When writer-director Zack Snyder thinks of mental asylums for women in the 1960s, they're apparently populated exclusively by hot girls. Sucker Punch, Snyder's new action-fantasy, takes place in one such sexified asylum where five inmates, faced with a savage reality they can no longer bear, plot to escape their woes both metaphorically and literally. The metaphorical escape, into their dreams, is the source of the exotic posters of young girls in skimpy skirts and lingerie wielding swords and large guns. I sat down with stars Vanessa Hudgens, Jena Malone, and Jamie Chung recently to discuss their roles in the movie, kicking ass on-screen, and playing with big guns normally only the boys get to hold.
Cole Haddon: How badass did you feel during the making of this movie?
Jena Malone: Pretty badass. I mean, I pretty much felt like I could do anything you threw at me.
CH: In other words, you wouldn't want to meet any of you girls in a dark alley?
Jamie Chung: Hmm, I don't think I'd go down a dark alley [laughs].
CH: So I've been hearing a lot about "the Beast." What is that?
JC: I think it was Abbie [Cornish] who made that up.
JM: She was on the rowing machine, which was the only machine we used besides weights for arms and legs. We would do sprints on these rowing machines. Abbie, I remember her first time, she had to do a 500-meter sprint on it. By the end, she was hyperventilating. I was like, "Hey, I'm taking her to the hospital." But Abbie was like, "I'm good, mate." I thought she was so strong and cool; I loved her. But she found something and became super-calm instead of freaking out. You hit this wall after a while and you freak out. "I can't do this." But then you reach this calm and find this burn in your belly that feeds off that pain. That pain is a good thing and not representative of death. When we all talk about the Beast, it's about being pushed so far physically that this animal comes through that almost craves the pain, you know?
CH: With the film shot and about to be released, do you look forward to or dread the attention of the fanboy crowds that tend to swarm around Zack Snyder movies?
JC: Any fan of Zack's, we're fans of.
JM: At Comic-Con, all the fanboys came out and supported.
JC: It's so much fun to have interaction with people who love what you do.
JM: Having fans is great. It means that they're supportive, which is a good thing.
CH: Sucker Punch is a unique action movie, I think, not because of its visual feats -- but for how it empowers five young girls to take their fates into their own hands. Can you talk a bit about that?
JM: This is the first film I can think of where the damsels in distress become their own heroes. That's very empowering. The clothes are sexy, but they go hand in hand with us being very strong. So it's great.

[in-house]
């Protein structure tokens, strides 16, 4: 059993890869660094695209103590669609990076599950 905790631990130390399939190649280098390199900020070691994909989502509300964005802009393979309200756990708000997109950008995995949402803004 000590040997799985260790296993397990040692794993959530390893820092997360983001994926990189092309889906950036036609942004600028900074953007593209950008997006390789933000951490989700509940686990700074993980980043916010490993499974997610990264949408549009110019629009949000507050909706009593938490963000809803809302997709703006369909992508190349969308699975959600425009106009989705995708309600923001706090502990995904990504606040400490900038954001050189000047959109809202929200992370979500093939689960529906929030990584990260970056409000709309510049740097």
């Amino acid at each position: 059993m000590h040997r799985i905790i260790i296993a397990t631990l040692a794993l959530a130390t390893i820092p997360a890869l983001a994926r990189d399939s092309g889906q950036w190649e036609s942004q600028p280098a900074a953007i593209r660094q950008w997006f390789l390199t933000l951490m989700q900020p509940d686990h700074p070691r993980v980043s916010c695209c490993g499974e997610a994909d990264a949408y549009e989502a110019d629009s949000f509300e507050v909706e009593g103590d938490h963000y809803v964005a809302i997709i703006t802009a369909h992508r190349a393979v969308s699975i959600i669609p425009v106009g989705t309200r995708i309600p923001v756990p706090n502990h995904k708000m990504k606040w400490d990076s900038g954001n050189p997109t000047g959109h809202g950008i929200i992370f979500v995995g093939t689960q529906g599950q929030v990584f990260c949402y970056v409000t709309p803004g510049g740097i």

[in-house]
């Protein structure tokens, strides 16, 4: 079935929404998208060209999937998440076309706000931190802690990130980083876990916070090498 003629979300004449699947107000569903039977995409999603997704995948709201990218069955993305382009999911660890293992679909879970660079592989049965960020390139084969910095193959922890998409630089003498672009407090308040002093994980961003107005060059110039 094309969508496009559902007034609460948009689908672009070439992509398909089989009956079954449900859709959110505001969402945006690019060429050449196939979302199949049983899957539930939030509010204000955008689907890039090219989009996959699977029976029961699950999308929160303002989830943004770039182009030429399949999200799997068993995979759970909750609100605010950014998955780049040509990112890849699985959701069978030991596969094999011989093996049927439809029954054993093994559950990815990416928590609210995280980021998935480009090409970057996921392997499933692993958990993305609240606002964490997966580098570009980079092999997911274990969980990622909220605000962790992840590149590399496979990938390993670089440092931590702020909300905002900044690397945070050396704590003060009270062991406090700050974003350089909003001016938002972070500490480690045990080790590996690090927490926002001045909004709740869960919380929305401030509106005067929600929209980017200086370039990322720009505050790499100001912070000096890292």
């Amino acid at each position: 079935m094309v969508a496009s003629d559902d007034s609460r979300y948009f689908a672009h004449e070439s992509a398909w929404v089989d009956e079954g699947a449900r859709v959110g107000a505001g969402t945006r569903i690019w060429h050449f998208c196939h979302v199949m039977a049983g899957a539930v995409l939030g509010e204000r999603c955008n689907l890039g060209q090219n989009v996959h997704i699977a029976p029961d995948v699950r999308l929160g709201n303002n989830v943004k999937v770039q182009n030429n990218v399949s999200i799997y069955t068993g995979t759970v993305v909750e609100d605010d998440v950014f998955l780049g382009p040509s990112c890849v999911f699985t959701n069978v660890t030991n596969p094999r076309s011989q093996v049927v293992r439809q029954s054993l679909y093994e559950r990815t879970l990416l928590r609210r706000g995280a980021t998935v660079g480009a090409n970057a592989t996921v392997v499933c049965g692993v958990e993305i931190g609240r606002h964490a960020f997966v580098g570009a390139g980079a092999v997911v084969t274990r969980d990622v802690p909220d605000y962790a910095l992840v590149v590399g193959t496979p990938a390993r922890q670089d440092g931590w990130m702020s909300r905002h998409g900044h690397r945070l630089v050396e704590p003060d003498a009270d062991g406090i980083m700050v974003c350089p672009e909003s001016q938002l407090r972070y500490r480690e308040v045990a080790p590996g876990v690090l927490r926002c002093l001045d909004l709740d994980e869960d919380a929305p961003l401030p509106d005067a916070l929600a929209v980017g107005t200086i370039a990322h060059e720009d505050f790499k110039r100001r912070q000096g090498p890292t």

JC: I think also, in most movies like this, the damsels in distress are very one-dimensional characters. I think that's way more of an exploitation because you're not showing the whole reality of what a woman can be. These are multi-dimensional girls. Strong and brave, and it shows how these things operate at different levels of the mind. What you project out might be your saving grace. I think that's the most amazing thing Zack's giving to the action genre, is a new empowered female I've never seen before.
CH: Vanessa, how did you enjoy becoming an action heroine? Is that something you've always wanted to do?
Vanessa Hudgens: I loved it. I want to try to touch on every genre at some point in my career, you know. I think doing this, it'll be hard to top. It's been such an incredible experience, getting to work with Zack and such incredible girls. It's a lot of fun to get to do something you don't do normally.
CH: How did you girls handle the challenging fight choreography? There was just so much going on, and having to nail marks and lines in the middle of all that.
JC: Isn't it like repetition? Muscle memory?
JM: Yeah, exactly. It's probably more challenging if you don't have a choreographer behind the scenes who was so prepared. We knew everything inside and out. I could do my moves in seven layers of clothes, in heels, or with my eyes shut. We really felt prepared when we got to the set.
CH: Finally, who got to shoot the biggest gun?
JC: [Laughs] Vanessssaaaa!
VH: Yeah, I got to use a SAW gun. It's the Rambo gun, which was ah-may-zing. It was so heavy and to have to carry it around, like it was part of yourself, that was a lot of fun. Shooting a .50 caliber machine gun was crazy, too. The guy who was handling it told me not to keep my jaw clenched while shooting it or I could blow out my ear drums. It had so much kick to it, it was crazy.